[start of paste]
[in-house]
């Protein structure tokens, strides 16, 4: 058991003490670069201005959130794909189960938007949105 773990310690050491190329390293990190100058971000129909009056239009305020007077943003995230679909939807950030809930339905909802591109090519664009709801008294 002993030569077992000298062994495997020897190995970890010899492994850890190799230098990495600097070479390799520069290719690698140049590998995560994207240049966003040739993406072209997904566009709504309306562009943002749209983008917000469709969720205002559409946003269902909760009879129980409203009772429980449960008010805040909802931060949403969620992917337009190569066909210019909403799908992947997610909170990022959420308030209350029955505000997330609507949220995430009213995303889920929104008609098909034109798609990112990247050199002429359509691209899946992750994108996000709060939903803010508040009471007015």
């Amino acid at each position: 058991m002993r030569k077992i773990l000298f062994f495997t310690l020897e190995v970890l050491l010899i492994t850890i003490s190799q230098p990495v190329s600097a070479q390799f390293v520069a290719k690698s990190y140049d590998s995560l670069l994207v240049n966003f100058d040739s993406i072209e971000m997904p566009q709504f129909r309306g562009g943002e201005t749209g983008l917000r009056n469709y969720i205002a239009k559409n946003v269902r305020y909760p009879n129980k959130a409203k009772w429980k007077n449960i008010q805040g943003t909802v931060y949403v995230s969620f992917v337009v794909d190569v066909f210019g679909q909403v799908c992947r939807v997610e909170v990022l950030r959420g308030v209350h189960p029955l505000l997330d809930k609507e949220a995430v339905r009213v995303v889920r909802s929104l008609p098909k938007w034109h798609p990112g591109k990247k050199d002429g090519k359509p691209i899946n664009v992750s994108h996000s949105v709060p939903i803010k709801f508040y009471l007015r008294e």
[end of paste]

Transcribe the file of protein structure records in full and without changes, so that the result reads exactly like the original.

[in-house]
């Protein structure tokens, strides 16, 4: 058991003490670069201005959130794909189960938007949105 773990310690050491190329390293990190100058971000129909009056239009305020007077943003995230679909939807950030809930339905909802591109090519664009709801008294 002993030569077992000298062994495997020897190995970890010899492994850890190799230098990495600097070479390799520069290719690698140049590998995560994207240049966003040739993406072209997904566009709504309306562009943002749209983008917000469709969720205002559409946003269902909760009879129980409203009772429980449960008010805040909802931060949403969620992917337009190569066909210019909403799908992947997610909170990022959420308030209350029955505000997330609507949220995430009213995303889920929104008609098909034109798609990112990247050199002429359509691209899946992750994108996000709060939903803010508040009471007015």
């Amino acid at each position: 058991m002993r030569k077992i773990l000298f062994f495997t310690l020897e190995v970890l050491l010899i492994t850890i003490s190799q230098p990495v190329s600097a070479q390799f390293v520069a290719k690698s990190y140049d590998s995560l670069l994207v240049n966003f100058d040739s993406i072209e971000m997904p566009q709504f129909r309306g562009g943002e201005t749209g983008l917000r009056n469709y969720i205002a239009k559409n946003v269902r305020y909760p009879n129980k959130a409203k009772w429980k007077n449960i008010q805040g943003t909802v931060y949403v995230s969620f992917v337009v794909d190569v066909f210019g679909q909403v799908c992947r939807v997610e909170v990022l950030r959420g308030v209350h189960p029955l505000l997330d809930k609507e949220a995430v339905r009213v995303v889920r909802s929104l008609p098909k938007w034109h798609p990112g591109k990247k050199d002429g090519k359509p691209i899946n664009v992750s994108h996000s949105v709060p939903i803010k709801f508040y009471l007015r008294e």